We arrived into rotorua fairly early, and the majority of us had decided to attend a Maori experience later that night, so we went straight to the booking office before heading to our hostel.
Once we had dropped all out stuff off we went exploring. Strangely enough rotorua actually reminded me quite a lot of an American suburb as it is very grid like in layout. Charlie and I took a stroll down to the shopping mall but as it was a Sunday most of the shops were closed. So we grabbed some lunch and headed back to the hostel.
We spent most of the afternoon sat by the pool chilling out in the sun as there weren’t a huge amount of activities to do in rotorua.
Later that night we all got picked up to go to the Maori village. On the way there we were told what to expect from our evening. It was explained to us that when we arrived we would be greeted in a traditional way and it was very important that we took this seriously so as not to cause offence to any of the staff. We were also told we needed to appoint a chief, it was at this point that charlie looked me dead in the eye and said “DON’T YOU DARE!” luckily for him, no one trusted him to keep a straight face during the greeting so our friend Dan was appointed our chief instead.
Once we arrived we were all lead into an outside, small auditorium type area which was covered in beautiful carvings. The chief of the village then came out and started singing to us while other members of the village also came out and started to dance all while looking as menacing as possible with their tongues sticking out and there eyes bulging. They then offered dan (our chief) a peace offered to establish if we came in peace or if we were looking for war. Then dan had to do the traditional Maori greeting by touching noses twice with their chief.
Once this part of the evening was over we were then taken through into the actual village which was very cute. It was made up of about 7 or 8 fairly small huts which again were covered in beautiful carvings. At each of the huts where different members of the village, all in full costume waiting to do a different activity with us to try and show us some of the activities Maoris did to pass the time.
One hut taught us about some of the training methods that were used for fighting. The second hut showed us how to do the haka, the third explained how the carvings that were on all the buildings were made, the forth showed us a special ball on string technique that the women used to help tell stories and the last one was about some of the games that were played by the younger generation.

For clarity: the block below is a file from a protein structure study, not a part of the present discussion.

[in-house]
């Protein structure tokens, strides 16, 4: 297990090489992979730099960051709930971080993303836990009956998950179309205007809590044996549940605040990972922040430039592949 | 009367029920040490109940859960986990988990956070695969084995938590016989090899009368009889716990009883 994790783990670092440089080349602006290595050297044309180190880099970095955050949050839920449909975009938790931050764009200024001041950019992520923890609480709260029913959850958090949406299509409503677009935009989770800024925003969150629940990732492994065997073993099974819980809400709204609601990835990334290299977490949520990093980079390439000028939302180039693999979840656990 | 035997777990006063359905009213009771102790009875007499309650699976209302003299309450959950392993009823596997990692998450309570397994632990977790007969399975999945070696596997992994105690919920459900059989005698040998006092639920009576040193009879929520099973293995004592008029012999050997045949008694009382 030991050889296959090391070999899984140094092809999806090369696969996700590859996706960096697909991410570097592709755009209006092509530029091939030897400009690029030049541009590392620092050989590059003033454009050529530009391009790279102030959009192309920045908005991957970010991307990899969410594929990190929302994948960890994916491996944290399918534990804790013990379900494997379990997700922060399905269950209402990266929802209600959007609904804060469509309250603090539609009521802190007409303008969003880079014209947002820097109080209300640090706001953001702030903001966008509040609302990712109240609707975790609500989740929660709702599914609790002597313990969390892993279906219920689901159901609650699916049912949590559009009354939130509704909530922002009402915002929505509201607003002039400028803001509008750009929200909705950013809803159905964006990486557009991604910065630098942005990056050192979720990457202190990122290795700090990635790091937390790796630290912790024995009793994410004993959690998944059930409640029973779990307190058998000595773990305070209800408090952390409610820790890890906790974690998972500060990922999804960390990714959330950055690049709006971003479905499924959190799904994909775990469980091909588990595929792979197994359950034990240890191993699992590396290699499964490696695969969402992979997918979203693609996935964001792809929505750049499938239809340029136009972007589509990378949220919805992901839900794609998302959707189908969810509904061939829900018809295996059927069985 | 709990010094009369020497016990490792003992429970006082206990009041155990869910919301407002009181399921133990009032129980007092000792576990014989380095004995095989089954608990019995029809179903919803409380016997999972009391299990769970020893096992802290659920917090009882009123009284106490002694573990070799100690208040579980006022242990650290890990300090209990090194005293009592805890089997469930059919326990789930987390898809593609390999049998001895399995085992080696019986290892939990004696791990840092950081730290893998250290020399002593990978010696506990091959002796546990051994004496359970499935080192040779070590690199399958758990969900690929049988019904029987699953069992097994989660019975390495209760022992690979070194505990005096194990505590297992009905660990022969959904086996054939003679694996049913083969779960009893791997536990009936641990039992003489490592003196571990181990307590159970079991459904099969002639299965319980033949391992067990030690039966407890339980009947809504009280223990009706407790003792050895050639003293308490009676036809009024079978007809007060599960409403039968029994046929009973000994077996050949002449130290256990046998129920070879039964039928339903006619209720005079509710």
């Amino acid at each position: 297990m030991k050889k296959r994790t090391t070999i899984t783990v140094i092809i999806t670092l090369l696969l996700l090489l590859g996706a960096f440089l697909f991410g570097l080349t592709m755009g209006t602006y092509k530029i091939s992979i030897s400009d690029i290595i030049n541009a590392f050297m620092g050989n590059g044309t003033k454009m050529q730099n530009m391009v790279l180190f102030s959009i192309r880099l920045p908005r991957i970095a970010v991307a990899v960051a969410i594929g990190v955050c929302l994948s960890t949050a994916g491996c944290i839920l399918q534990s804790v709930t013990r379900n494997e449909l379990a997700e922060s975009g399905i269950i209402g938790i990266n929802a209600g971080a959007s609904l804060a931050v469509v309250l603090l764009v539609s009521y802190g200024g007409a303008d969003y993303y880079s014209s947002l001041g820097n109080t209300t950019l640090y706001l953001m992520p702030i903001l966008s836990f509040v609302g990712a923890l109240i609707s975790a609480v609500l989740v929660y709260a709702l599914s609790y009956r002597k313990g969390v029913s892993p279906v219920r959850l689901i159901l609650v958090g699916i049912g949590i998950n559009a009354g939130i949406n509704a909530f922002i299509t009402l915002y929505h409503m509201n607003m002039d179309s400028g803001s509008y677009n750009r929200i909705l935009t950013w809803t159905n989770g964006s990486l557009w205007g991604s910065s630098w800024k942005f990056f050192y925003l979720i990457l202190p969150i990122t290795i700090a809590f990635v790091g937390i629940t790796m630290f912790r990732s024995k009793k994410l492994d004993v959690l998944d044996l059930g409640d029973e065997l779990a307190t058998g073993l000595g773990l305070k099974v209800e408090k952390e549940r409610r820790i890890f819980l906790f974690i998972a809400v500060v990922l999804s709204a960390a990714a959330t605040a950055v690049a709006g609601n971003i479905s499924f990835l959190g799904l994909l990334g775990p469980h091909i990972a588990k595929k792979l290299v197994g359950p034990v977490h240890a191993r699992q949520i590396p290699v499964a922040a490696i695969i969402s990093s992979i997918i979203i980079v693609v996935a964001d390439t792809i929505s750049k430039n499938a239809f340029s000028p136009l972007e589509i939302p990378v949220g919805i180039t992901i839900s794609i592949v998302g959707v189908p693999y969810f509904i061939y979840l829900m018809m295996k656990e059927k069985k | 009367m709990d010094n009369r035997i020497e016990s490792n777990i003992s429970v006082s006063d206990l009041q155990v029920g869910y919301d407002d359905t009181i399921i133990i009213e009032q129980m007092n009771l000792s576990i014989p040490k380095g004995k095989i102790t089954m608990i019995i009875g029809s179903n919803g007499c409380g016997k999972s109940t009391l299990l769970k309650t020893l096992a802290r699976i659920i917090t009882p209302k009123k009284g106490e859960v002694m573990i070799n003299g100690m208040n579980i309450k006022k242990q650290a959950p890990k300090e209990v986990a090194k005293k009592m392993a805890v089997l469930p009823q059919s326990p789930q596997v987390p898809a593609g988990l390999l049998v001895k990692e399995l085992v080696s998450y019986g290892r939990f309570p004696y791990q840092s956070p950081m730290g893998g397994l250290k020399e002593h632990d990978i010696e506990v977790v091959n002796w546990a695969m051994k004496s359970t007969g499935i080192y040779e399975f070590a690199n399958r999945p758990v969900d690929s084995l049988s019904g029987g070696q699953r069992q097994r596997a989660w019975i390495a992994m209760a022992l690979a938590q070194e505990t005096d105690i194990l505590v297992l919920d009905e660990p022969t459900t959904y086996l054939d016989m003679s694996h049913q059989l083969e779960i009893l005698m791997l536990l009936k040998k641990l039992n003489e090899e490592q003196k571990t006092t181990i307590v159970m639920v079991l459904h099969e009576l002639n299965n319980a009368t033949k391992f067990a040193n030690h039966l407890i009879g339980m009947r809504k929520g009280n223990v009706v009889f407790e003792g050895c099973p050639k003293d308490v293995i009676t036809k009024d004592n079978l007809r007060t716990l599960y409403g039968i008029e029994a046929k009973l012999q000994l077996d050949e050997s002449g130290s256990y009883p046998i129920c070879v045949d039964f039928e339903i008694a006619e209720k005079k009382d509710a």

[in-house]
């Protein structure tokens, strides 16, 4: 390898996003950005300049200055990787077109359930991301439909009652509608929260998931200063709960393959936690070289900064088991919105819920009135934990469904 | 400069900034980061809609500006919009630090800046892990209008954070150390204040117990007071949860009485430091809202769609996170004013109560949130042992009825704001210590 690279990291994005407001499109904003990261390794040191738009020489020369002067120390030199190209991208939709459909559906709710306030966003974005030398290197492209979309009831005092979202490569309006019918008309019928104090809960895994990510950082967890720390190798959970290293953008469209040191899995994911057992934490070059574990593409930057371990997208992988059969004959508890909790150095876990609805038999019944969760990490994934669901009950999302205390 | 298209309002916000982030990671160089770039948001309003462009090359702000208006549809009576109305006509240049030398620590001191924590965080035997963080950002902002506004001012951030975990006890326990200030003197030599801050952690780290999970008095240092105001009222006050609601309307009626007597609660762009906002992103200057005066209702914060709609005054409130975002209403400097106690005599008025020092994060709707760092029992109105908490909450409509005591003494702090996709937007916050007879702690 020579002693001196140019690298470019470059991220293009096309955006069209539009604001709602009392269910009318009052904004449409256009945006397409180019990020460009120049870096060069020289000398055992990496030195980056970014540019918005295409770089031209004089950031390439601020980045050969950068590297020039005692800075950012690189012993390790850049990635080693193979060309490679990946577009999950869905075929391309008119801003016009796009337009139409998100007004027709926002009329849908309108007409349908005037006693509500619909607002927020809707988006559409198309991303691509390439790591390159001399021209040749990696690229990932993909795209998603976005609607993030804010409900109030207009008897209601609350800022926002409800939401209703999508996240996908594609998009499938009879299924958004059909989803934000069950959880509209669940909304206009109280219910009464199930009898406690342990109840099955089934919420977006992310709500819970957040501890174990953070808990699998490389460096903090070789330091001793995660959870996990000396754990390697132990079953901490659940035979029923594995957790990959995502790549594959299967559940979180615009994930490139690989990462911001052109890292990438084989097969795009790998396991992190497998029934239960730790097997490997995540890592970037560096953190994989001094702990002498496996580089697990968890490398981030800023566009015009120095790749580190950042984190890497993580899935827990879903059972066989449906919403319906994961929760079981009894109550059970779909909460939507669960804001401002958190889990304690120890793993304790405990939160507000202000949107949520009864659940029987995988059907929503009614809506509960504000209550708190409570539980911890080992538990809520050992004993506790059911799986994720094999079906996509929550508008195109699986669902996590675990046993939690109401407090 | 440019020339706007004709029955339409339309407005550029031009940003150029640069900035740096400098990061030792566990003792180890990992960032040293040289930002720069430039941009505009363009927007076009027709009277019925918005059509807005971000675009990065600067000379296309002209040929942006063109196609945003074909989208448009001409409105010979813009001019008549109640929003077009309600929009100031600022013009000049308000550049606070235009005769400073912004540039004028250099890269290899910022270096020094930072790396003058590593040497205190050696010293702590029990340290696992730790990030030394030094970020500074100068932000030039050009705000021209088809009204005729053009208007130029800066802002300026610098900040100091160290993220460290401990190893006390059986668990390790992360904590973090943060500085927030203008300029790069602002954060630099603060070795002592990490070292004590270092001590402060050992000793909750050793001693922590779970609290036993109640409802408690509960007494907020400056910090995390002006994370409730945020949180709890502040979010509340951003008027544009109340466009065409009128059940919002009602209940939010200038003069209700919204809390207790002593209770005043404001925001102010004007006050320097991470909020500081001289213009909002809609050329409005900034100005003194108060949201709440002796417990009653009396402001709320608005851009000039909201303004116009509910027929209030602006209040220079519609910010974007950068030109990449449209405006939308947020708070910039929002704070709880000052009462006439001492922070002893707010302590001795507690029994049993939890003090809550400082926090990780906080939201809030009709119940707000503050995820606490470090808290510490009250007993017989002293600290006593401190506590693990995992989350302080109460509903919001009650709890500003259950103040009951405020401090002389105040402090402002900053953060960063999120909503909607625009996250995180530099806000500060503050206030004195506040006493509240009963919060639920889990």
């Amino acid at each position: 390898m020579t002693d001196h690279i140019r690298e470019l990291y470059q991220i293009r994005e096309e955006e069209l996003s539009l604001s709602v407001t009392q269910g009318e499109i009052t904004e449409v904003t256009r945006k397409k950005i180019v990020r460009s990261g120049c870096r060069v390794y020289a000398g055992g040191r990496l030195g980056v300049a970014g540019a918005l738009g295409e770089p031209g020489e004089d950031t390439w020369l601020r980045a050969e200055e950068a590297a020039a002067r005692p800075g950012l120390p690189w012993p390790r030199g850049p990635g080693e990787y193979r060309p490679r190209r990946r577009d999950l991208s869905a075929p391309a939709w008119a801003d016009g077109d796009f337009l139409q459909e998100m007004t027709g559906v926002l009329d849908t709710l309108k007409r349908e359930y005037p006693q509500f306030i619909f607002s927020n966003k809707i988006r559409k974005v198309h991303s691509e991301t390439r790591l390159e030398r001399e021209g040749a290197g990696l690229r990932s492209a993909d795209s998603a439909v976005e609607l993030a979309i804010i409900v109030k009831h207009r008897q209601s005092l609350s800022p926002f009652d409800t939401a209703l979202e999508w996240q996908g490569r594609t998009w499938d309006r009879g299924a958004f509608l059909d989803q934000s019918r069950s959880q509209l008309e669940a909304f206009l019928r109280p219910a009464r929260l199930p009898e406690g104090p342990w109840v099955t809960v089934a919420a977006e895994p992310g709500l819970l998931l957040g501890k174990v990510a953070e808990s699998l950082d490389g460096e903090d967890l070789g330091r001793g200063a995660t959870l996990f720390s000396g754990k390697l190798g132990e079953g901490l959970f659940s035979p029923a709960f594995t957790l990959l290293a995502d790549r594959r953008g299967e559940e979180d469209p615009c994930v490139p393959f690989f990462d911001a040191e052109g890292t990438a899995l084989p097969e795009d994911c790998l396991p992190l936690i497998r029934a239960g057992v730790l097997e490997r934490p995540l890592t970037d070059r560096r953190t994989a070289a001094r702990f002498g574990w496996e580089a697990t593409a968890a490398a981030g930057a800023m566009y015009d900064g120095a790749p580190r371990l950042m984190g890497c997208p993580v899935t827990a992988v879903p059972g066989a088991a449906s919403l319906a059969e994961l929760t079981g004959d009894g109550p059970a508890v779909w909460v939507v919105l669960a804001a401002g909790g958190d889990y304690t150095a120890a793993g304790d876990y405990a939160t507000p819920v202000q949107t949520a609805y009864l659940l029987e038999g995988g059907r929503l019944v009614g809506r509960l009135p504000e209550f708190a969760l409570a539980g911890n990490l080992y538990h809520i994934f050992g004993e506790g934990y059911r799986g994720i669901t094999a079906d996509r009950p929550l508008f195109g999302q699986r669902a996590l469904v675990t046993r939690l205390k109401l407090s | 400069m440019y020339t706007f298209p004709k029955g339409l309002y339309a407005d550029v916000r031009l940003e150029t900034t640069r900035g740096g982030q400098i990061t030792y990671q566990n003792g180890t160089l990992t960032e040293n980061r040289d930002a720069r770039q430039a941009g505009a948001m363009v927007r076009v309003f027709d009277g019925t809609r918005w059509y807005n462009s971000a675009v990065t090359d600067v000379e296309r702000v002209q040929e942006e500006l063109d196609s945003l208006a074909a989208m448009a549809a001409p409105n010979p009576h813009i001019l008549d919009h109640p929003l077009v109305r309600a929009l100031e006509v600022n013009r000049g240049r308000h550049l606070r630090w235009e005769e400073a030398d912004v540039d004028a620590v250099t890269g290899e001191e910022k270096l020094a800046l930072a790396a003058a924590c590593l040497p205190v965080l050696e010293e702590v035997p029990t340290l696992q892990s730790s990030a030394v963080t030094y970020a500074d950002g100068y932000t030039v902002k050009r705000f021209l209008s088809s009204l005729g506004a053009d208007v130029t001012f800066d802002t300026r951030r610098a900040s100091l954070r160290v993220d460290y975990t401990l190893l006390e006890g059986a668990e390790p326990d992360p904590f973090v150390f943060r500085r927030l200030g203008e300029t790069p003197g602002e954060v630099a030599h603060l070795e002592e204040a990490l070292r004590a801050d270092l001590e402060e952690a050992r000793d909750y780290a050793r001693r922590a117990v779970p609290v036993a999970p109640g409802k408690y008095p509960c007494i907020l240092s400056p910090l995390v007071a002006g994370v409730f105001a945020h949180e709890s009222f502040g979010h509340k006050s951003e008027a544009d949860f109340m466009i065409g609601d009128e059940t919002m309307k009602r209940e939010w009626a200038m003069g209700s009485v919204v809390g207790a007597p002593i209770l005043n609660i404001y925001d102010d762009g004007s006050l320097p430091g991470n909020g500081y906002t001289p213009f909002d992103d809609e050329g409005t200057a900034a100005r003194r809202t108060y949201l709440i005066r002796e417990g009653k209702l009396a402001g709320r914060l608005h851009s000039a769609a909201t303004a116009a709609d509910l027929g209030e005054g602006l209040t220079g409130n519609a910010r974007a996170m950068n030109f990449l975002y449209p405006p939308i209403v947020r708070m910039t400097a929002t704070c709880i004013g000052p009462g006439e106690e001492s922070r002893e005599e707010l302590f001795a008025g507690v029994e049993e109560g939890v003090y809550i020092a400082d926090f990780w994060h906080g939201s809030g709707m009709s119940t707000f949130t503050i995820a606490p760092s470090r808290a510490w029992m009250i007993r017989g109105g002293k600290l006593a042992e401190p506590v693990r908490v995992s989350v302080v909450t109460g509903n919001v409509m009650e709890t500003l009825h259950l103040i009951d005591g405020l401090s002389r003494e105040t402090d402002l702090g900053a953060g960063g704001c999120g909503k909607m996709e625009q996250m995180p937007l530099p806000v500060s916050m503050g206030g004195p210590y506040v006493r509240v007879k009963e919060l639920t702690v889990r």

Once everyone had made there way around each of the huts we were then taken to see our food being raised. Our dinner that night had been cooked in a traditional Maori style. A huge hole is dug in the ground and the bottom is lined with hot coals. They then place all the meat on top of the coals to form the bottom layer. They then use potato sacks to separate the food and then add the potatoes, they repeat this finally adding the vegetables. The whole thing is then covered at the top with fern leaves and then mud to trap in all the steam. It was very similar to what we saw in Fiji.
Once all the food had been raised we then moved onto the last section of the evening. We were taken to a large hall, similar to a school hall, however it was still in keeping with the theme. We all took our seats while the Maori people showed us a variety of different song and dance numbers. After this we were then shown a short DVD about the history of the Maori people and how everything changed when captain cook arrived. It was actually quite moving.
Then we were taken for our feast! There was so much food it was crazy! And it all tasted amazing! After nearly setting the place alight due to someone knocking over the biggest bowl of food with a lit flame underneath it (Emma tried to blame this on Charlie but he claims it wasn’t him!) we made a hasty exit back to our hostel where we met up with the rest of our group, mainly the boys that had decided against coming, for a few drinks as our friend George had found out that morning that he had got into the uni he wanted to go to. The girls had also bumped into some guys they met up in the bay of islands so there was quite a big group of us. I don’t think anyone had a crazy late night though as we were leaving for lake Taupo in the morning.